And the stadium, despite controversies and cost overruns, is on its way to completion. They all mean a lot to Townsville.
The LNP needs Sam Cox and even if he doesn't know it, Sam Cox needs the LNP.
REEF BILL DOOMS CENTRES
AND while the Queensland Government tries to reassure regional Queenslanders it has their interests at heart, it is hellbent on turning towns and cities like Bundaberg, Sarina, Proserpine, Home Hill, Ayr, Ingham, Tully, Innisfail, Gordonvale and Mossman into ghost towns.
The State Government's anti-farming Reef Bill, aka the Environmental Protection (Great Barrier Reef Protection Measures) and other Legislation Amendment Bill, will turn this state's sugar coast into an economic wasteland.
In case you don't know, this Bill has the authority to turn every cane farmer, fruit and vegetable grower and beef producer whose farms and properties lie in the Great Barrier Reef catchment, into criminals.
Their chemical use and farming practices will be monitored by Big Brother. Suppliers and agents could be forced to inform on their clients.
It's anti-Queensland in the way it will cripple farming and it is anti-Australian in the way it could compel fertiliser and chemical suppliers to become government informants. That's not how we do things in this country.
Keep in mind as well that beef and farming properties in the Reef catchment aren't just along the coast, but extend as far west as Pentland, where Burdekin feeder streams, the Campaspe and Cape rivers, have their headwaters.
Cattle stations and farms up to Greenvale, Mt Garnet and the Atherton Tableland, down to Alpha and the Belyando and out to Mt Coolon west of Mackay, will all be caught in the State Government's Reef legislation net.
Basically, every farm and property east of the Great Dividing Range - because all rivers and creeks that flow into the Great Barrier Reef lagoon are on the eastern side of the range - will become subject to these unprecedented and draconian laws.
And remember, this is a government that is supposed to have learned a lesson from the May 18 election and is now getting behind regional Queensland.
Instead they are insisting on going ahead with legislation that is an assault on regional Queensland.
If the sugar industry shuts down as a result, sugar mills close and then businesses close as commerce grinds to a halt.
There are four mills in the Burdekin and two at Ingham.
Goodbye Ayr, Home Hill and Ingham. With friends like this in government looking after regional Queensland, who needs enemies?
BMP TAKE-UP LAGGING
THE sugarcane farming industry has made massive strides during the last 20 years in reducing farm run-off. Sediment and water catchment ponds on farms are commonplace.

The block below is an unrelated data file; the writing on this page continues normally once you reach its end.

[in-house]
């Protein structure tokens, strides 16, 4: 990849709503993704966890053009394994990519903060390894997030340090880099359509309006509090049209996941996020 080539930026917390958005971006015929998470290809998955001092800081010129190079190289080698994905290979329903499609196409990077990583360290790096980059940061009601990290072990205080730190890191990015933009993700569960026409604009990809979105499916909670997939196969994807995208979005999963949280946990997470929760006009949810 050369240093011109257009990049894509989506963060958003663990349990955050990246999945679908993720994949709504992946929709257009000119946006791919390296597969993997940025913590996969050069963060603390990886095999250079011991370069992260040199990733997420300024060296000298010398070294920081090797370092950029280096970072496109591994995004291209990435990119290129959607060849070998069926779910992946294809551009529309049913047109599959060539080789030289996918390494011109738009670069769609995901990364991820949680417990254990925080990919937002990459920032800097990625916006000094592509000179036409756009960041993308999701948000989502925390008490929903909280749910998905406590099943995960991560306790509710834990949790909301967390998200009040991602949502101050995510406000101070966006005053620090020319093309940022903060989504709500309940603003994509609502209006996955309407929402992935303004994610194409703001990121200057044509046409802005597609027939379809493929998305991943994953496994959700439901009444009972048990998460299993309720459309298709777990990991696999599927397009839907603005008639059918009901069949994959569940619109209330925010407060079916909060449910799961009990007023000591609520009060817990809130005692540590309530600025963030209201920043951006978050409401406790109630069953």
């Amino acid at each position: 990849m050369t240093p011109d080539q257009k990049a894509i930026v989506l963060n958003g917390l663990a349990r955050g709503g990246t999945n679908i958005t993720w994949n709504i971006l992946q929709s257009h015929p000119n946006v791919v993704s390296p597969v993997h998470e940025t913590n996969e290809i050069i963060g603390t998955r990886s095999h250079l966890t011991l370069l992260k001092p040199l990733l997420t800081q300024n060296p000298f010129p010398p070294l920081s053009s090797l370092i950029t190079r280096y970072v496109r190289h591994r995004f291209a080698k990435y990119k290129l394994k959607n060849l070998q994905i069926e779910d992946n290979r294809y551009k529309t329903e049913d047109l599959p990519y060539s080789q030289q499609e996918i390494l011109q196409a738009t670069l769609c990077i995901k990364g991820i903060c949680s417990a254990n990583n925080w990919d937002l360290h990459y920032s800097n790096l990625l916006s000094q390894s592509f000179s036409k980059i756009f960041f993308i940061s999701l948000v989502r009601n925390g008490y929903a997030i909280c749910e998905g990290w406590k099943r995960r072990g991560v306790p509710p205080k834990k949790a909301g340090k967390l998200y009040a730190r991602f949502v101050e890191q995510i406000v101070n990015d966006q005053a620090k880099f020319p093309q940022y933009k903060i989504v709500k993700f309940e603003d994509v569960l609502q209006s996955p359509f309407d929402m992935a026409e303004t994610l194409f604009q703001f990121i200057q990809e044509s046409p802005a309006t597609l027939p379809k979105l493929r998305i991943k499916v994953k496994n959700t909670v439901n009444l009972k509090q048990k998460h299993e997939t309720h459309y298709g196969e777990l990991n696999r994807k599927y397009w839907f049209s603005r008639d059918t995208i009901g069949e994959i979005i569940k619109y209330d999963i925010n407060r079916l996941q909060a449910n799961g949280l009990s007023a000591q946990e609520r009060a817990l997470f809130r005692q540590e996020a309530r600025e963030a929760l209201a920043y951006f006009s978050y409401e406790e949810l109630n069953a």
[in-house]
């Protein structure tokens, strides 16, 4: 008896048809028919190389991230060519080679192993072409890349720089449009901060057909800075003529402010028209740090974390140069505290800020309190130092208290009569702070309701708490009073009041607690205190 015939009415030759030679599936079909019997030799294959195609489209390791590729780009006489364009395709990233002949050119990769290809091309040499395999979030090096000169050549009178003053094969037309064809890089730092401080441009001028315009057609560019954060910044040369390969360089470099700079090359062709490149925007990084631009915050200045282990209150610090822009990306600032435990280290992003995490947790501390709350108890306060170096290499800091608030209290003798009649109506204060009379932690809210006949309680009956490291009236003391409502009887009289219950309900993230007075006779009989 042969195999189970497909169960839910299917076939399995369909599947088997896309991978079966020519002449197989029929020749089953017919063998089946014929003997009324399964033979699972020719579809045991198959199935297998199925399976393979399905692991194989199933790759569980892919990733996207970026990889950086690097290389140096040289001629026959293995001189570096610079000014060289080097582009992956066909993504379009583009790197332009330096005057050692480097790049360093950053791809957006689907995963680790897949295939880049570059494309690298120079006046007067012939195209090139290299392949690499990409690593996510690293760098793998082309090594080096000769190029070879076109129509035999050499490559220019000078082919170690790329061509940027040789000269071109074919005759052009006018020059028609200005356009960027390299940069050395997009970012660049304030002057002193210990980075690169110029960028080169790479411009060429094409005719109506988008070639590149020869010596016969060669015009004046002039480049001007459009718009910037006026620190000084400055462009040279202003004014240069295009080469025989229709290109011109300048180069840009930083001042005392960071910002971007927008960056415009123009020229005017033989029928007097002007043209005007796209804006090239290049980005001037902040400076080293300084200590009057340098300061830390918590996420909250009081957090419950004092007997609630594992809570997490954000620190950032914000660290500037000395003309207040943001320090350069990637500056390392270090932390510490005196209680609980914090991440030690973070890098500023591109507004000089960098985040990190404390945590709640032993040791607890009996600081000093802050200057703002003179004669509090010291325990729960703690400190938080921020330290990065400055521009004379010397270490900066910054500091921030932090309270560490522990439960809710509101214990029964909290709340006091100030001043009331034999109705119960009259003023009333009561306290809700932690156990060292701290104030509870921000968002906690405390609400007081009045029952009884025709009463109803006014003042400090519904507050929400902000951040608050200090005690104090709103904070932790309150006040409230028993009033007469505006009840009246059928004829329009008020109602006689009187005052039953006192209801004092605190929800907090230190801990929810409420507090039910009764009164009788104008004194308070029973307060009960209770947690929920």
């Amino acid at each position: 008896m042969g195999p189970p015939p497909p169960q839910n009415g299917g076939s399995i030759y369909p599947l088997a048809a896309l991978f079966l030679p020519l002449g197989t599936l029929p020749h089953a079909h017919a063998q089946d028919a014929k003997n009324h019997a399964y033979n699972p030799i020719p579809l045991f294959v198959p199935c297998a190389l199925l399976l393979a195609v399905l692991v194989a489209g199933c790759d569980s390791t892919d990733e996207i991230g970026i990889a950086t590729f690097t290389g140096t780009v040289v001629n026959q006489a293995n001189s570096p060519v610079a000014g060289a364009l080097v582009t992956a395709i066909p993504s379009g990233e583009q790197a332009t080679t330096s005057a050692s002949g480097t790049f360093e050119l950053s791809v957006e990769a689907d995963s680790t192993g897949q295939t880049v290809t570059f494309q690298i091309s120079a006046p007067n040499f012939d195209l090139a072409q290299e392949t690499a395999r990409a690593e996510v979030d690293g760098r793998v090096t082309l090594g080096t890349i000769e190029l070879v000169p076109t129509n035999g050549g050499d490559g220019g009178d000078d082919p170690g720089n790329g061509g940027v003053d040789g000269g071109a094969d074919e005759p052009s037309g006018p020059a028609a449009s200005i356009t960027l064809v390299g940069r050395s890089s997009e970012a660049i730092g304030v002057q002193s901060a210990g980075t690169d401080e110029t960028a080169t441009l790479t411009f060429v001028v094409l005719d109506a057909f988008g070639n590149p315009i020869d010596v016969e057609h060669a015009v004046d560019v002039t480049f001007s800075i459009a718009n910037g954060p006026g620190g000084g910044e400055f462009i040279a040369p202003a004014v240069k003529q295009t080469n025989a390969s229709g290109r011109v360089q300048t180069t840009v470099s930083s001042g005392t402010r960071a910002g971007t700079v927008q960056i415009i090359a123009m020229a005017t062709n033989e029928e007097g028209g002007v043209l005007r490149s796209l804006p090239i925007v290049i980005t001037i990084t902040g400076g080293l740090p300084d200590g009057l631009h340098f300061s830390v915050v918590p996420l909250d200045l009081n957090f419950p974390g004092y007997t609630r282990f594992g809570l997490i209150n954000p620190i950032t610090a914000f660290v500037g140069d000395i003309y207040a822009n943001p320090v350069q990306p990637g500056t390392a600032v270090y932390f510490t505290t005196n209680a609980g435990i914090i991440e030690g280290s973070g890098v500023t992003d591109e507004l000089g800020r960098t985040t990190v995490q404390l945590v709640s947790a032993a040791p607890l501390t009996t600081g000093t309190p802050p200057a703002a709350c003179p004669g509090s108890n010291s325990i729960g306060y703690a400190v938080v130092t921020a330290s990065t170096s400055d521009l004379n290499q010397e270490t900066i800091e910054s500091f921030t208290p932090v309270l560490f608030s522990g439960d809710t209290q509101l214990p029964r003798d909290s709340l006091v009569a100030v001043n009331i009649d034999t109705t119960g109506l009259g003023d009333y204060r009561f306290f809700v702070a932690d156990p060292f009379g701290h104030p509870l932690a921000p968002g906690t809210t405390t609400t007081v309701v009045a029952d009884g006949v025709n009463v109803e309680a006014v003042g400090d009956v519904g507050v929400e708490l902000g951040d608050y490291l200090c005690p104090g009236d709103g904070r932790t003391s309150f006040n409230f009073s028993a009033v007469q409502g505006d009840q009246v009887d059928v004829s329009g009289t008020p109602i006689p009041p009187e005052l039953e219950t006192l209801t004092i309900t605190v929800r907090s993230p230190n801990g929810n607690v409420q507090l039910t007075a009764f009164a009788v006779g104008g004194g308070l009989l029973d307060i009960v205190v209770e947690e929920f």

The banks of creeks and streams that might have been cleared 100 years ago by great-grand pappy have in most cases been revegetated. But, despite these giant steps forward, there is one area where the sugarcane farming industry can improve: Best Management Practice, or "BMP", as it is known.
This is the industry's exposed Achille's heel and until more sugarcane growers become BMP-accredited, proving that they are responsible and doing the right thing by the environment (read, the Great Barrier Reef) they will stand accused of not being good corporate citizens.
This is not to stay that most farmers are not already doing the right thing but until they have that signed piece of paper, they stand exposed and accused.
At present only 425 growers of 1819 in the state are BMP-accredited. Others are in the pipeline and moving towards accreditation, but clearly the urgency of the situation is not appreciated by a lot of growers.
Until BMP accreditation reaches saturation point across the growing sector, the State Government will continue to wield a big stick.
If the sugarcane industry can convince the Government it is moving towards 100 per cent BMP take-up, the Government in turn should cut it some slack and water down this un-Australian reef Bill.
The Bill as it stands is anti-farming and anti-region and deserves to be opposed every step of the way.
RODEO HOPE SPARKS UP
Talented Charters Towers steer wrestling electrician Ben Terry, 23, has just returned from doing a rodeo circuit in Canada.
He'd just got home when he found he'd made the finals and is now saddling up to go back over and do it all again. He's made the finals cut for the Lakeland Rodeo Association in Alberta. The finals run from August 29 to September 1.
He's in fourth place and is hoping to bring home the winner's buckle.
DUCK POND WRECKS FEARS
TOWNSVILLE yachties want to know what is happening with the four wrecks in the Duck Pond on the seaward side of the The Ville.
One old salt who phoned me this week reckoned something needs to be sorted out before someone unfamiliar with the Duck Pond sails smack bang into one and wrecks their own boat. He reckoned it's something that needs to be sorted out by either the Port Authority or the Department of Harbours and Marine.